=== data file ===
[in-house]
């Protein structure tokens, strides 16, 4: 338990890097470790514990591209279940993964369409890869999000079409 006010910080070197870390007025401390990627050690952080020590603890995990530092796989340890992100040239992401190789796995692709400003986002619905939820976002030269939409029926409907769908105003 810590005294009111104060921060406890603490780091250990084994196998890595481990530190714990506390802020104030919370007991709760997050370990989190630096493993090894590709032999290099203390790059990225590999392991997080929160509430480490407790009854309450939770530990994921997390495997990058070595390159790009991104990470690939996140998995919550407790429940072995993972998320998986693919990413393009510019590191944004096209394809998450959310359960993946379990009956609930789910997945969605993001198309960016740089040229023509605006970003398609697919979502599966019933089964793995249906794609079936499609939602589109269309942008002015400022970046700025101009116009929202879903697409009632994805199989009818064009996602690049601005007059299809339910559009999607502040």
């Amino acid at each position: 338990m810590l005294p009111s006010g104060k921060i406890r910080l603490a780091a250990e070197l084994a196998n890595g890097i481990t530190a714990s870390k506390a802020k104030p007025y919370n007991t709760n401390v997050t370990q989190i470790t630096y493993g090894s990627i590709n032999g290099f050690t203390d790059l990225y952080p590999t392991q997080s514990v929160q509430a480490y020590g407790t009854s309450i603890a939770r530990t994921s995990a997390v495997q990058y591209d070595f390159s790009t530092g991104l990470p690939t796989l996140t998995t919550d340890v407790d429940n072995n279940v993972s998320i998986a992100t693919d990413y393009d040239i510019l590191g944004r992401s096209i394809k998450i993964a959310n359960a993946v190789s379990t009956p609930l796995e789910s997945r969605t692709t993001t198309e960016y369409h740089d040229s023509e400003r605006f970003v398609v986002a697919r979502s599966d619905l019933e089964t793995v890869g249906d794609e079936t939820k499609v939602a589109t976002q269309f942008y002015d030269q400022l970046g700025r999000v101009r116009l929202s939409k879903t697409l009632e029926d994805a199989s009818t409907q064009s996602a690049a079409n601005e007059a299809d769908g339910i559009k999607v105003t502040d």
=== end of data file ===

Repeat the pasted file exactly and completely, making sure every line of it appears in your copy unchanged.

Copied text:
[in-house]
């Protein structure tokens, strides 16, 4: 338990890097470790514990591209279940993964369409890869999000079409 006010910080070197870390007025401390990627050690952080020590603890995990530092796989340890992100040239992401190789796995692709400003986002619905939820976002030269939409029926409907769908105003 810590005294009111104060921060406890603490780091250990084994196998890595481990530190714990506390802020104030919370007991709760997050370990989190630096493993090894590709032999290099203390790059990225590999392991997080929160509430480490407790009854309450939770530990994921997390495997990058070595390159790009991104990470690939996140998995919550407790429940072995993972998320998986693919990413393009510019590191944004096209394809998450959310359960993946379990009956609930789910997945969605993001198309960016740089040229023509605006970003398609697919979502599966019933089964793995249906794609079936499609939602589109269309942008002015400022970046700025101009116009929202879903697409009632994805199989009818064009996602690049601005007059299809339910559009999607502040």
């Amino acid at each position: 338990m810590l005294p009111s006010g104060k921060i406890r910080l603490a780091a250990e070197l084994a196998n890595g890097i481990t530190a714990s870390k506390a802020k104030p007025y919370n007991t709760n401390v997050t370990q989190i470790t630096y493993g090894s990627i590709n032999g290099f050690t203390d790059l990225y952080p590999t392991q997080s514990v929160q509430a480490y020590g407790t009854s309450i603890a939770r530990t994921s995990a997390v495997q990058y591209d070595f390159s790009t530092g991104l990470p690939t796989l996140t998995t919550d340890v407790d429940n072995n279940v993972s998320i998986a992100t693919d990413y393009d040239i510019l590191g944004r992401s096209i394809k998450i993964a959310n359960a993946v190789s379990t009956p609930l796995e789910s997945r969605t692709t993001t198309e960016y369409h740089d040229s023509e400003r605006f970003v398609v986002a697919r979502s599966d619905l019933e089964t793995v890869g249906d794609e079936t939820k499609v939602a589109t976002q269309f942008y002015d030269q400022l970046g700025r999000v101009r116009l929202s939409k879903t697409l009632e029926d994805a199989s009818t409907q064009s996602a690049a079409n601005e007059a299809d769908g339910i559009k999607v105003t502040d």